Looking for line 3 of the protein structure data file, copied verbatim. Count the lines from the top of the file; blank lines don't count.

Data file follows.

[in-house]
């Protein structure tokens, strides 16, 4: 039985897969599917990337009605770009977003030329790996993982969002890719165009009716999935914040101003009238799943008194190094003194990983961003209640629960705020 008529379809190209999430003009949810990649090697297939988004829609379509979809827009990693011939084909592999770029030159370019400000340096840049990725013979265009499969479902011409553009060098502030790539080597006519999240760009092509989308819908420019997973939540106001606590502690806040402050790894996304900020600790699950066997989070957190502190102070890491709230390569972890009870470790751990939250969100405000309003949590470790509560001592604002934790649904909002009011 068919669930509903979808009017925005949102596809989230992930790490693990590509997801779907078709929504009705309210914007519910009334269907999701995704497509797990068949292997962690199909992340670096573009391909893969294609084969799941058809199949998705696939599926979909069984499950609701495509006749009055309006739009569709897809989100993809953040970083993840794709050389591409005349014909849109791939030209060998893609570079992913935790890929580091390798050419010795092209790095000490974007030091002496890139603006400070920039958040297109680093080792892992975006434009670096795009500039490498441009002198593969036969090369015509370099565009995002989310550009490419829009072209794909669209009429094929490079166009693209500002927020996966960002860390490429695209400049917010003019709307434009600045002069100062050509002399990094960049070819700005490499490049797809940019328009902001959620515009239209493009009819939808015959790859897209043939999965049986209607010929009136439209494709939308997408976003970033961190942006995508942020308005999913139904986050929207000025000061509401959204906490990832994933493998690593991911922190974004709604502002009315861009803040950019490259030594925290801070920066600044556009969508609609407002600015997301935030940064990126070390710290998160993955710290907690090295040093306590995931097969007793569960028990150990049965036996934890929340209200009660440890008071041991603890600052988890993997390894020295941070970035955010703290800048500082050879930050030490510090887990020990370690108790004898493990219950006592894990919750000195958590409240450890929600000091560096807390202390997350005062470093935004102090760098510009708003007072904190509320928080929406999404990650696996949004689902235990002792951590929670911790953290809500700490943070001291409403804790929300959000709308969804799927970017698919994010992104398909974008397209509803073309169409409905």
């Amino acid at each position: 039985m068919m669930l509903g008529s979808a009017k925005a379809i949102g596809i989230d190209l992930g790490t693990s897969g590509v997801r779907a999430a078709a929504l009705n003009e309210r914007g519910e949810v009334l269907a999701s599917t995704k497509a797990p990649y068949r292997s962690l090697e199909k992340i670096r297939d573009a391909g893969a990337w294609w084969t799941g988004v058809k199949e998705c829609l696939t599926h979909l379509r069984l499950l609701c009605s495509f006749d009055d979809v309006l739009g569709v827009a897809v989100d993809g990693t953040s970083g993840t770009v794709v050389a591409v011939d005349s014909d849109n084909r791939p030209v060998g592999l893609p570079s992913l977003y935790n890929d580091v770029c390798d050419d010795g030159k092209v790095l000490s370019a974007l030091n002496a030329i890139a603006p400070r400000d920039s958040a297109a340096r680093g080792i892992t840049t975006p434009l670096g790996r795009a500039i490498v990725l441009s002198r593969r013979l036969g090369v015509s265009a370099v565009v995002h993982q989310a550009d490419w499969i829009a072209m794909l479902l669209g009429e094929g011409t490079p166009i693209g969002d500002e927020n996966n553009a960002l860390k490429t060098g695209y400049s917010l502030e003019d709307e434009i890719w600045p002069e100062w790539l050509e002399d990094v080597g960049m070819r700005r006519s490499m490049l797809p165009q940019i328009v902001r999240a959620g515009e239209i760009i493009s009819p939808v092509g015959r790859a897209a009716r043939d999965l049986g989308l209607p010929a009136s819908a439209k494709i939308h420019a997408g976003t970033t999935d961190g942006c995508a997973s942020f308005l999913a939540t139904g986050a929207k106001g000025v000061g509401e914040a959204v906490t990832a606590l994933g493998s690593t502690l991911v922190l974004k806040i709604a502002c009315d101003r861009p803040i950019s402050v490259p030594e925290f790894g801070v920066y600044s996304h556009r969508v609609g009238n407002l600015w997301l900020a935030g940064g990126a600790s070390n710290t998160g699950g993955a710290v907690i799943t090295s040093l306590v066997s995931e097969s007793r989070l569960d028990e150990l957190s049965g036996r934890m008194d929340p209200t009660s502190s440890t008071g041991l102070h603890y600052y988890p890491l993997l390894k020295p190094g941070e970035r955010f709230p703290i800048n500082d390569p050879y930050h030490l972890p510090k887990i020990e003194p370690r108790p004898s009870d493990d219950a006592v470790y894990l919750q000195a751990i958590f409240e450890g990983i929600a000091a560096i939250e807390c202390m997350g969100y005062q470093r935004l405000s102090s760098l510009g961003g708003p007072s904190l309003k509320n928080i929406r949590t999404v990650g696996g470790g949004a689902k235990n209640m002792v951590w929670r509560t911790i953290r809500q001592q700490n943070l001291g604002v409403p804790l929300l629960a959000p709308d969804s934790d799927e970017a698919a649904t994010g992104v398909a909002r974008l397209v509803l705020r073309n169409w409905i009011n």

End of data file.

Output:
């Amino acid at each position: 039985m068919m669930l509903g008529s979808a009017k925005a379809i949102g596809i989230d190209l992930g790490t693990s897969g590509v997801r779907a999430a078709a929504l009705n003009e309210r914007g519910e949810v009334l269907a999701s599917t995704k497509a797990p990649y068949r292997s962690l090697e199909k992340i670096r297939d573009a391909g893969a990337w294609w084969t799941g988004v058809k199949e998705c829609l696939t599926h979909l379509r069984l499950l609701c009605s495509f006749d009055d979809v309006l739009g569709v827009a897809v989100d993809g990693t953040s970083g993840t770009v794709v050389a591409v011939d005349s014909d849109n084909r791939p030209v060998g592999l893609p570079s992913l977003y935790n890929d580091v770029c390798d050419d010795g030159k092209v790095l000490s370019a974007l030091n002496a030329i890139a603006p400070r400000d920039s958040a297109a340096r680093g080792i892992t840049t975006p434009l670096g790996r795009a500039i490498v990725l441009s002198r593969r013979l036969g090369v015509s265009a370099v565009v995002h993982q989310a550009d490419w499969i829009a072209m794909l479902l669209g009429e094929g011409t490079p166009i693209g969002d500002e927020n996966n553009a960002l860390k490429t060098g695209y400049s917010l502030e003019d709307e434009i890719w600045p002069e100062w790539l050509e002399d990094v080597g960049m070819r700005r006519s490499m490049l797809p165009q940019i328009v902001r999240a959620g515009e239209i760009i493009s009819p939808v092509g015959r790859a897209a009716r043939d999965l049986g989308l209607p010929a009136s819908a439209k494709i939308h420019a997408g976003t970033t999935d961190g942006c995508a997973s942020f308005l999913a939540t139904g986050a929207k106001g000025v000061g509401e914040a959204v906490t990832a606590l994933g493998s690593t502690l991911v922190l974004k806040i709604a502002c009315d101003r861009p803040i950019s402050v490259p030594e925290f790894g801070v920066y600044s996304h556009r969508v609609g009238n407002l600015w997301l900020a935030g940064g990126a600790s070390n710290t998160g699950g993955a710290v907690i799943t090295s040093l306590v066997s995931e097969s007793r989070l569960d028990e150990l957190s049965g036996r934890m008194d929340p209200t009660s502190s440890t008071g041991l102070h603890y600052y988890p890491l993997l390894k020295p190094g941070e970035r955010f709230p703290i800048n500082d390569p050879y930050h030490l972890p510090k887990i020990e003194p370690r108790p004898s009870d493990d219950a006592v470790y894990l919750q000195a751990i958590f409240e450890g990983i929600a000091a560096i939250e807390c202390m997350g969100y005062q470093r935004l405000s102090s760098l510009g961003g708003p007072s904190l309003k509320n928080i929406r949590t999404v990650g696996g470790g949004a689902k235990n209640m002792v951590w929670r509560t911790i953290r809500q001592q700490n943070l001291g604002v409403p804790l929300l629960a959000p709308d969804s934790d799927e970017a698919a649904t994010g992104v398909a909002r974008l397209v509803l705020r073309n169409w409905i009011n």